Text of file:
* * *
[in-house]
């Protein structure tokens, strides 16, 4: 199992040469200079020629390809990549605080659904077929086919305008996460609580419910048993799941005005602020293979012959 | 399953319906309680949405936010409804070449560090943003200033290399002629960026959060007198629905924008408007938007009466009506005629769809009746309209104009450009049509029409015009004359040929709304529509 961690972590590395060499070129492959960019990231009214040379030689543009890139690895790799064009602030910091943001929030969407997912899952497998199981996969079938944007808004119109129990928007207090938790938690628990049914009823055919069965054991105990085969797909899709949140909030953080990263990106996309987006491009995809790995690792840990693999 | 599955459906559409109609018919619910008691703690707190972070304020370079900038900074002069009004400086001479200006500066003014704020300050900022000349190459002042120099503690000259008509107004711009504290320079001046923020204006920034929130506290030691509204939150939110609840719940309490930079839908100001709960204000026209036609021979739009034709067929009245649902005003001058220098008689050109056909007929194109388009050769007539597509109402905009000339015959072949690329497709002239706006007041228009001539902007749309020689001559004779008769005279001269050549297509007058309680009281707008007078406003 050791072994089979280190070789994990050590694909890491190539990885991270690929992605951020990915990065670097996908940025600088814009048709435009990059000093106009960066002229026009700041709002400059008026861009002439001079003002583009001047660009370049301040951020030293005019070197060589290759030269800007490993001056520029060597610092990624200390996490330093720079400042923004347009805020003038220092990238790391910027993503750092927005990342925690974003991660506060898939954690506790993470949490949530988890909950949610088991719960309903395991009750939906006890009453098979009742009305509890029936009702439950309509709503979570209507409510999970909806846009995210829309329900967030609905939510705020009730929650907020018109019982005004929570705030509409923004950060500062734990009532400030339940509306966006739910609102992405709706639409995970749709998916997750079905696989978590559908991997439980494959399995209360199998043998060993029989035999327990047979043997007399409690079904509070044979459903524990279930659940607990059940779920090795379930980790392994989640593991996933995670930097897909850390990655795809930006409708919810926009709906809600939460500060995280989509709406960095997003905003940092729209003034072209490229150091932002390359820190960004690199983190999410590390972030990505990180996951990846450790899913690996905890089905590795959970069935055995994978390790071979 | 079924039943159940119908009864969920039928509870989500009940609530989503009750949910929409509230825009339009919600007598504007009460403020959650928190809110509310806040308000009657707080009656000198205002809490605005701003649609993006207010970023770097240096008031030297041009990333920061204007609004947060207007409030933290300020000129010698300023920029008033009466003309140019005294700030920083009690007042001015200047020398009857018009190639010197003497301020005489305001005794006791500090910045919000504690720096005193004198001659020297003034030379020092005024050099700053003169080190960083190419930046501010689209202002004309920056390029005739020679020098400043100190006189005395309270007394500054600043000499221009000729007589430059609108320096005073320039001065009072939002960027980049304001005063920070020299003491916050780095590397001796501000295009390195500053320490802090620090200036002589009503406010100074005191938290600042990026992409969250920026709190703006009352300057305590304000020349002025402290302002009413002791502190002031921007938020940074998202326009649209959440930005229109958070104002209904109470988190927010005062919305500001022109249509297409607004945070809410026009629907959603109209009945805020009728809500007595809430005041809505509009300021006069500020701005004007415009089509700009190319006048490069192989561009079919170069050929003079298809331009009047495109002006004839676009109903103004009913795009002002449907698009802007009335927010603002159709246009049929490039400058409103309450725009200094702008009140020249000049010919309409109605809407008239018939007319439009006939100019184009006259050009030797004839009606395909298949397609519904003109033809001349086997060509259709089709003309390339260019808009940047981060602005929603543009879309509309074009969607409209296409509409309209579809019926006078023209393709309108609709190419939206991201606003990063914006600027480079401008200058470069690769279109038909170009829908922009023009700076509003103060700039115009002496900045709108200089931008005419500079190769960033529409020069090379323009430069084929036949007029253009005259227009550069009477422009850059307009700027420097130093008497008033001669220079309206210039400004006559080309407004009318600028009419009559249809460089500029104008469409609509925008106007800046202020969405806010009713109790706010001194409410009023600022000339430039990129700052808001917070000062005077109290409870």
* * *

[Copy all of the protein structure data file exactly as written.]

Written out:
[in-house]
């Protein structure tokens, strides 16, 4: 199992040469200079020629390809990549605080659904077929086919305008996460609580419910048993799941005005602020293979012959 | 399953319906309680949405936010409804070449560090943003200033290399002629960026959060007198629905924008408007938007009466009506005629769809009746309209104009450009049509029409015009004359040929709304529509 961690972590590395060499070129492959960019990231009214040379030689543009890139690895790799064009602030910091943001929030969407997912899952497998199981996969079938944007808004119109129990928007207090938790938690628990049914009823055919069965054991105990085969797909899709949140909030953080990263990106996309987006491009995809790995690792840990693999 | 599955459906559409109609018919619910008691703690707190972070304020370079900038900074002069009004400086001479200006500066003014704020300050900022000349190459002042120099503690000259008509107004711009504290320079001046923020204006920034929130506290030691509204939150939110609840719940309490930079839908100001709960204000026209036609021979739009034709067929009245649902005003001058220098008689050109056909007929194109388009050769007539597509109402905009000339015959072949690329497709002239706006007041228009001539902007749309020689001559004779008769005279001269050549297509007058309680009281707008007078406003 050791072994089979280190070789994990050590694909890491190539990885991270690929992605951020990915990065670097996908940025600088814009048709435009990059000093106009960066002229026009700041709002400059008026861009002439001079003002583009001047660009370049301040951020030293005019070197060589290759030269800007490993001056520029060597610092990624200390996490330093720079400042923004347009805020003038220092990238790391910027993503750092927005990342925690974003991660506060898939954690506790993470949490949530988890909950949610088991719960309903395991009750939906006890009453098979009742009305509890029936009702439950309509709503979570209507409510999970909806846009995210829309329900967030609905939510705020009730929650907020018109019982005004929570705030509409923004950060500062734990009532400030339940509306966006739910609102992405709706639409995970749709998916997750079905696989978590559908991997439980494959399995209360199998043998060993029989035999327990047979043997007399409690079904509070044979459903524990279930659940607990059940779920090795379930980790392994989640593991996933995670930097897909850390990655795809930006409708919810926009709906809600939460500060995280989509709406960095997003905003940092729209003034072209490229150091932002390359820190960004690199983190999410590390972030990505990180996951990846450790899913690996905890089905590795959970069935055995994978390790071979 | 079924039943159940119908009864969920039928509870989500009940609530989503009750949910929409509230825009339009919600007598504007009460403020959650928190809110509310806040308000009657707080009656000198205002809490605005701003649609993006207010970023770097240096008031030297041009990333920061204007609004947060207007409030933290300020000129010698300023920029008033009466003309140019005294700030920083009690007042001015200047020398009857018009190639010197003497301020005489305001005794006791500090910045919000504690720096005193004198001659020297003034030379020092005024050099700053003169080190960083190419930046501010689209202002004309920056390029005739020679020098400043100190006189005395309270007394500054600043000499221009000729007589430059609108320096005073320039001065009072939002960027980049304001005063920070020299003491916050780095590397001796501000295009390195500053320490802090620090200036002589009503406010100074005191938290600042990026992409969250920026709190703006009352300057305590304000020349002025402290302002009413002791502190002031921007938020940074998202326009649209959440930005229109958070104002209904109470988190927010005062919305500001022109249509297409607004945070809410026009629907959603109209009945805020009728809500007595809430005041809505509009300021006069500020701005004007415009089509700009190319006048490069192989561009079919170069050929003079298809331009009047495109002006004839676009109903103004009913795009002002449907698009802007009335927010603002159709246009049929490039400058409103309450725009200094702008009140020249000049010919309409109605809407008239018939007319439009006939100019184009006259050009030797004839009606395909298949397609519904003109033809001349086997060509259709089709003309390339260019808009940047981060602005929603543009879309509309074009969607409209296409509409309209579809019926006078023209393709309108609709190419939206991201606003990063914006600027480079401008200058470069690769279109038909170009829908922009023009700076509003103060700039115009002496900045709108200089931008005419500079190769960033529409020069090379323009430069084929036949007029253009005259227009550069009477422009850059307009700027420097130093008497008033001669220079309206210039400004006559080309407004009318600028009419009559249809460089500029104008469409609509925008106007800046202020969405806010009713109790706010001194409410009023600022000339430039990129700052808001917070000062005077109290409870």